Drama Coursework: Absurdism Freeze Frames We used freeze frames in drama to create many absurd scenarios

Authors Avatar

Drama Coursework: Absurdism

Freeze Frames

     We used freeze frames in drama to create many absurd scenarios. We co-ordinated our bodies with other people to create a scene and we held our positions for about 10 seconds. We usually did this whilst we were warming up our bodies; it also helped to see if as a group we could listen to other people and develop their ideas. We had to use our facial expressions to create an atmosphere and sometimes tension.

     We have used the technique of freezing at a specific point many times in drama this year. In groups, we have often created sketches and frozen our positions.

We had to pretend that we were on a train and we had stopped at a platform. Sheldon walked on the train and was bringing his pet elephant on a trip. Sheldon held a leash and was patting the pet on the back. I played one of four passengers; I cringed when they got on the train; as if the elephant smelt. The others did mostly the same but were moving out of the way for the elephant whilst holding their noses. My group for this sketch was: Stephen, Sheldon, Helen and myself.

 It was a very strange image to comprehend, but that is what abusrdism is all about.


     The use of freeze frames in general helps me to appreciate that every scene counts. Every aspect of the play is important, not just the important ones. It helps me to just have a little pause in time and think about what we are doing. Sometimes with freeze frames you can use thought tracking. This is a pause in time and helps the audience keep track of what goes on inside the actor’s/actresses head.

When it is used in absurdism, it helps me to stop and look around me. I’m thinking, “This is very weird” and “what’s happening here”.

Freeze frames help to create an atmosphere. It creates tension and other emotions.

Mime: There are two types of mime:

  • Acting without dialogue or sound. But relying on action, facial expressions and body expressions.
  • Acting with sound and dialogue but without the use of props.

     We used mime with no sound to a rhythm. We did every day chores, like putting your books in your bag or looking for your house key to four different actions or positions. Just like this:

  • Picture 1: I bent down and with both hands push the draw closed. I showed that the draw was stiff by clenching my teeth as I pushed.

  • Picture 2: I stayed down low and pulled the draw out viciously by sudden movements in my body and arm. It suddenly jerked away from the draw as I pulled.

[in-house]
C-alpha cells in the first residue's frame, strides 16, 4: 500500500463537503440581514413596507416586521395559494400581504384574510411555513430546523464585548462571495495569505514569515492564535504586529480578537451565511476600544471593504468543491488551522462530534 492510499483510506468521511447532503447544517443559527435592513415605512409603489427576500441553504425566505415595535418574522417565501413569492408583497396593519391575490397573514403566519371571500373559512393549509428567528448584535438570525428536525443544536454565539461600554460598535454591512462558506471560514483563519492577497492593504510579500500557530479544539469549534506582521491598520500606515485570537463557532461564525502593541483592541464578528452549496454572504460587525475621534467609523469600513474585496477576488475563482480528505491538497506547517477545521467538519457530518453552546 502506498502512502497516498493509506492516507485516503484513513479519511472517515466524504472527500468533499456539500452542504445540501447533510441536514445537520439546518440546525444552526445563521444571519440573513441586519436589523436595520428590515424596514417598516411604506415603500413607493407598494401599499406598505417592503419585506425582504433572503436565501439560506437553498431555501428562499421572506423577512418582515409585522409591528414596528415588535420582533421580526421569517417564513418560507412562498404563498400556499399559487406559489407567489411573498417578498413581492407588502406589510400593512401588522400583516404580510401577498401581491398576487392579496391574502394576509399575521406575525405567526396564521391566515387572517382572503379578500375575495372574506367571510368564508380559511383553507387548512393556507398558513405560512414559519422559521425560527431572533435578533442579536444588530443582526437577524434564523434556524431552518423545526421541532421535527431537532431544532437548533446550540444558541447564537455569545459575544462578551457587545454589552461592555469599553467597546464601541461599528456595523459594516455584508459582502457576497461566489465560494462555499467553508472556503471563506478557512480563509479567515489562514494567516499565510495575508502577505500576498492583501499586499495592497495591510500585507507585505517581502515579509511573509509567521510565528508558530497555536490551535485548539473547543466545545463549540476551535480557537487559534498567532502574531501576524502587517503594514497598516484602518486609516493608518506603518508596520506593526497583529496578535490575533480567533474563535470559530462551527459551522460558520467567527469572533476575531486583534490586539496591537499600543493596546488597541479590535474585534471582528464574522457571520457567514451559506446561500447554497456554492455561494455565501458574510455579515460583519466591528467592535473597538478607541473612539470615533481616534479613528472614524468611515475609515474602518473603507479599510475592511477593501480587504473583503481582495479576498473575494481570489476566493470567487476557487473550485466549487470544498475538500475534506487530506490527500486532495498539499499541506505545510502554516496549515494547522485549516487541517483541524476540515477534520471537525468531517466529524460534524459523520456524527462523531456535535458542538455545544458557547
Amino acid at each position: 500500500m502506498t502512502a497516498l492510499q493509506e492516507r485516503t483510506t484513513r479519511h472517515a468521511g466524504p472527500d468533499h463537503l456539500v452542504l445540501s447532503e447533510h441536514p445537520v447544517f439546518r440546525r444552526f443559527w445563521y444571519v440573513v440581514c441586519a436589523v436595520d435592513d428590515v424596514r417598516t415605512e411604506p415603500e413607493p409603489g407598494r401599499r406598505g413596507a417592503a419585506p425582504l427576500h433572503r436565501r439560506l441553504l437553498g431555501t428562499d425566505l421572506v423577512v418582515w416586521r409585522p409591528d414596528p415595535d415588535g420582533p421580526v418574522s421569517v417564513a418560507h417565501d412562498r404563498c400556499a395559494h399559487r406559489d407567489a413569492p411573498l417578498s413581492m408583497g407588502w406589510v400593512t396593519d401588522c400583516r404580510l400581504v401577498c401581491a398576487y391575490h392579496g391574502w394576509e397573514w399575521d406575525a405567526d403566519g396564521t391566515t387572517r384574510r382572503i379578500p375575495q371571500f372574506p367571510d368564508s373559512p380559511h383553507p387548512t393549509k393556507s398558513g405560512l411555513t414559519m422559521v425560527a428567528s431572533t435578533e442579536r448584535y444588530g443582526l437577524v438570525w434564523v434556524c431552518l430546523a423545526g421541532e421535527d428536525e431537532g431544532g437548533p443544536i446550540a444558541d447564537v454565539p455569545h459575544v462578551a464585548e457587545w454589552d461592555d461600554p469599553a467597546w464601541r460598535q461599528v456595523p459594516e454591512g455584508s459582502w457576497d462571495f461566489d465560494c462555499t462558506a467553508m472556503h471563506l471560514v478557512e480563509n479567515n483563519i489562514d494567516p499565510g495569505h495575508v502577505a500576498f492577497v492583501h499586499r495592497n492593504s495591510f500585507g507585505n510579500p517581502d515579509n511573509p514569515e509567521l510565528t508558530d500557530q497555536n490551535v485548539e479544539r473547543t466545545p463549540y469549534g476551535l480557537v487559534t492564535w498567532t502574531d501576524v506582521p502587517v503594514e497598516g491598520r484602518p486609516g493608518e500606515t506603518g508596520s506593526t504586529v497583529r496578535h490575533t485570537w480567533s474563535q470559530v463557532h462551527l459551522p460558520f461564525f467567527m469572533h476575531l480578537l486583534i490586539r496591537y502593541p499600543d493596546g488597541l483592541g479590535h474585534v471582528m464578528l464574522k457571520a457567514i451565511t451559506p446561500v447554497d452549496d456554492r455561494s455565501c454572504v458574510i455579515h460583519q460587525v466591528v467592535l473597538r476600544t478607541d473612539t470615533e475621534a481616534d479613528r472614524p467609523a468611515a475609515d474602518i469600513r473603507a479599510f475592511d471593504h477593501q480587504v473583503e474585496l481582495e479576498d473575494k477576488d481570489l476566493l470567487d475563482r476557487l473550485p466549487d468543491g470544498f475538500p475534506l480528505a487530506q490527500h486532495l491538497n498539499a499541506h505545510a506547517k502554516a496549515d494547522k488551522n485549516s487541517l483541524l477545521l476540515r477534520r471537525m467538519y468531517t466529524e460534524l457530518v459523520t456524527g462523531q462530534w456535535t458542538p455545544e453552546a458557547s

• Picture 3: I pretended to reach inside the draw and pretended to pull out a               mass of books. I pretended to grip them tightly so the didn’t fall.

  • Picture 4: On the last beat of the drum I opened a bag carefully and shoved the books in there quickly.

All of these actions were to the beat of the drum. The drum continued in beats of four.

First I was on my own with my own idea of putting my books in my bag to the beat and time it right, and then when I did it with Stephen. We had to try and co-ordinate ourselves with the beat and each other. It was quite amusing. We worked with another group with Adrian and Becky but we used Becky’s idea of finding your house keys.

     Our group worked well as a group. Our performance was effective because we co-ordinated with each other well to the beat of the drum.


Sound Collage

     Sound collage is an unusual way of expressing an emotion, an atmosphere or a situation. Instead of using dialogue, you use sounds. These sounds contrast with each other. One way in which to present sound collage is by:

  1. Lie down in a group in a circle, head facing inwards. Eyes closed.
  2. Together, come up with a situation, emotion or an atmosphere.
  3. Think of a sound that would portray that idea.
  4. Make that sound that you thought of.
  5. One person gets up, walks around the circle silently and taps another on the shoulder.
  6. That person does the same and so on.
  7. While walking around that circle, try to paint a picture in your head. Listen carefully to the contrast in sounds until everyone has left the circle.
Join now!

     We used this technique of sound collage to get the situation of a London market. Some people could be on the stalls shouting their special offers out. “Three bananas for £1” for example. Others might be rustling their pockets for change.

When most people are doing something different and you are out of the circle, the atmosphere is peculiar but seems very real when you imagine it.

     We also performed “The Bivouacs Fitful Flame” in a sound collage. My group consisted of Adrian, Lisa, Hannah and myself. Lisa was a person hidden by ...

This is a preview of the whole essay